Antitrust & Competition Policy Blog

Editor: D. Daniel Sokol
University of Florida
Levin College of Law

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Wednesday, April 7, 2010

Product differentiation and vertical integration in presence of double marginalization

Posted by D. Daniel Sokol

Skerdilajda Zanaj (Université du Luxembourg, CREA) explores Product differentiation and vertical integration in presence of double marginalization.

ABSTRACT: In this paper, we present a model of endogenous vertical integration and horizontal differentiation. There exists two output brands and two versions of the input. The only mean for output differentiation is the input version used in output production. Firms may choose to vertically integrate to produce internally the required input version at marginal cost, rather then to buy it at the market price, if that version is made available. We show that vertical mergers increase the possibility that output goods are differentiated. Moreover, this occurs when the cost to differentiate the input is high. On the other hand, vertical integration is detrimental for brand variety if the cost to differentiate inputs is negligible.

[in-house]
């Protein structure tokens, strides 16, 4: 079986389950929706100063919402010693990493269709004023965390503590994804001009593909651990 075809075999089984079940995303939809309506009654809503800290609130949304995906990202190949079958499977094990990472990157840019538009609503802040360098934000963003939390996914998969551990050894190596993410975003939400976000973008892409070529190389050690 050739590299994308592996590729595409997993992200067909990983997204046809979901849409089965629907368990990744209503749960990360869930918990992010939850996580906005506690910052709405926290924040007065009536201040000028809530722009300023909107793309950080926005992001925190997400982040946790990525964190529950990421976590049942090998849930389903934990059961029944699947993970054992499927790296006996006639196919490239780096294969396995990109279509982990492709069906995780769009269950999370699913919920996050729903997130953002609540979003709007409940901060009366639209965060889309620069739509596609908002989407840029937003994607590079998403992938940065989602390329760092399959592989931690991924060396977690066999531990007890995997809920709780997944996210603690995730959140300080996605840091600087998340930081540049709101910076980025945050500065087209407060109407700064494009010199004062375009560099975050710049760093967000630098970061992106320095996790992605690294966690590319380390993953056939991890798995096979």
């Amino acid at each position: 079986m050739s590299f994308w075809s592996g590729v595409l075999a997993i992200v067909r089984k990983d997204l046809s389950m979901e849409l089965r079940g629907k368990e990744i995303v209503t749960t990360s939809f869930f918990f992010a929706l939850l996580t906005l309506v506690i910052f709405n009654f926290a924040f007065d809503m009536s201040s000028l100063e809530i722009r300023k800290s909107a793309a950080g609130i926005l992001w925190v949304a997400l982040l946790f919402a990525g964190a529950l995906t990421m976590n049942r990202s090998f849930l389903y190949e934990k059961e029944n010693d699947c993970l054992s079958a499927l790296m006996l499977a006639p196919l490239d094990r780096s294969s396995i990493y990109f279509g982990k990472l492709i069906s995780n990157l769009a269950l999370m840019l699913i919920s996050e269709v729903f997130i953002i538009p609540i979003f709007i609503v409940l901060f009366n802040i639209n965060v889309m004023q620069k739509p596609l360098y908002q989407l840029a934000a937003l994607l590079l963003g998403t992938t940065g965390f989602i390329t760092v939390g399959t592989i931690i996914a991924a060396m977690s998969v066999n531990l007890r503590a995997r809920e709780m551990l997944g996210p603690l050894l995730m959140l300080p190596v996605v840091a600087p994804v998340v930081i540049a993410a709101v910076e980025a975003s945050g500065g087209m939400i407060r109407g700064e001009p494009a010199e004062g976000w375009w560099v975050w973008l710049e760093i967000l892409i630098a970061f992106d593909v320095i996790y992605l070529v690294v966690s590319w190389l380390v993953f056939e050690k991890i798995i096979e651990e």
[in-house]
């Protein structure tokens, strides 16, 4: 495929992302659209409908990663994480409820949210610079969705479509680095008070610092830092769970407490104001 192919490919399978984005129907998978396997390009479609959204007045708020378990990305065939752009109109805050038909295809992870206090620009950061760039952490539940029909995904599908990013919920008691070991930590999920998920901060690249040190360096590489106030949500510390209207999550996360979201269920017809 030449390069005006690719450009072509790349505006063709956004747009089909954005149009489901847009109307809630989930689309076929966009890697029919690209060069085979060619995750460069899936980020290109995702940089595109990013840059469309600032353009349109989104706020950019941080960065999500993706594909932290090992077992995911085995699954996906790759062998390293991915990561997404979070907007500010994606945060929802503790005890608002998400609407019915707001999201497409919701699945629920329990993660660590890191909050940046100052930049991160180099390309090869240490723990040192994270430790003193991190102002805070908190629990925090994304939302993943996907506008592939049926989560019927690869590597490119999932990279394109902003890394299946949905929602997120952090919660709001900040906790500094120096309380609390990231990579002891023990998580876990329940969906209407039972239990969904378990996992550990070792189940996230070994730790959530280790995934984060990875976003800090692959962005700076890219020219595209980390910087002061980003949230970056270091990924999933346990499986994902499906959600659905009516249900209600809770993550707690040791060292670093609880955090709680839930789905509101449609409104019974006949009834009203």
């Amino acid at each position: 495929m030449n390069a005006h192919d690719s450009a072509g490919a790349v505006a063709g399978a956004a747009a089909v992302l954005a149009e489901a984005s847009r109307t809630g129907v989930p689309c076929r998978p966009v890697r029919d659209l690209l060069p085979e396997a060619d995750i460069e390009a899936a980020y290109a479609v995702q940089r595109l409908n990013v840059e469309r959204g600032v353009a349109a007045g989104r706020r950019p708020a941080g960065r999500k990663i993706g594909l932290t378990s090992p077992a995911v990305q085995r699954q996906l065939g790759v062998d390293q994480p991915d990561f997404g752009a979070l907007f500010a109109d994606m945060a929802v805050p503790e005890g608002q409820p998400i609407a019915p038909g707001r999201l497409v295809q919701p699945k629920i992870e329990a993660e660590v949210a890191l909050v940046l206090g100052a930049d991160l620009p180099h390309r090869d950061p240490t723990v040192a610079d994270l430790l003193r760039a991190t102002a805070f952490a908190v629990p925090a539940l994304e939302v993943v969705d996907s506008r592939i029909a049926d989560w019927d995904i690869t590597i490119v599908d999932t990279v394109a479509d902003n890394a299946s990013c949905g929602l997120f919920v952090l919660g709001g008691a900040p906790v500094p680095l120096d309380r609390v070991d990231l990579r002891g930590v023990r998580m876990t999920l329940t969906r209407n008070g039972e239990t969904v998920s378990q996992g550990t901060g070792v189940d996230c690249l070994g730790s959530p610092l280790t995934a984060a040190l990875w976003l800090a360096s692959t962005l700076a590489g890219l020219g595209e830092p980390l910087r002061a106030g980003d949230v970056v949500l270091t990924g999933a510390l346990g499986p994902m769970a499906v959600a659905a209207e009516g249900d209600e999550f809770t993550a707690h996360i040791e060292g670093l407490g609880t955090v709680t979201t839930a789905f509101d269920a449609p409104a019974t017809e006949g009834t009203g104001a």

http://lawprofessors.typepad.com/antitrustprof_blog/2010/04/product-differentiation-and-vertical-integration-in-presence-of-double-marginalization-.html

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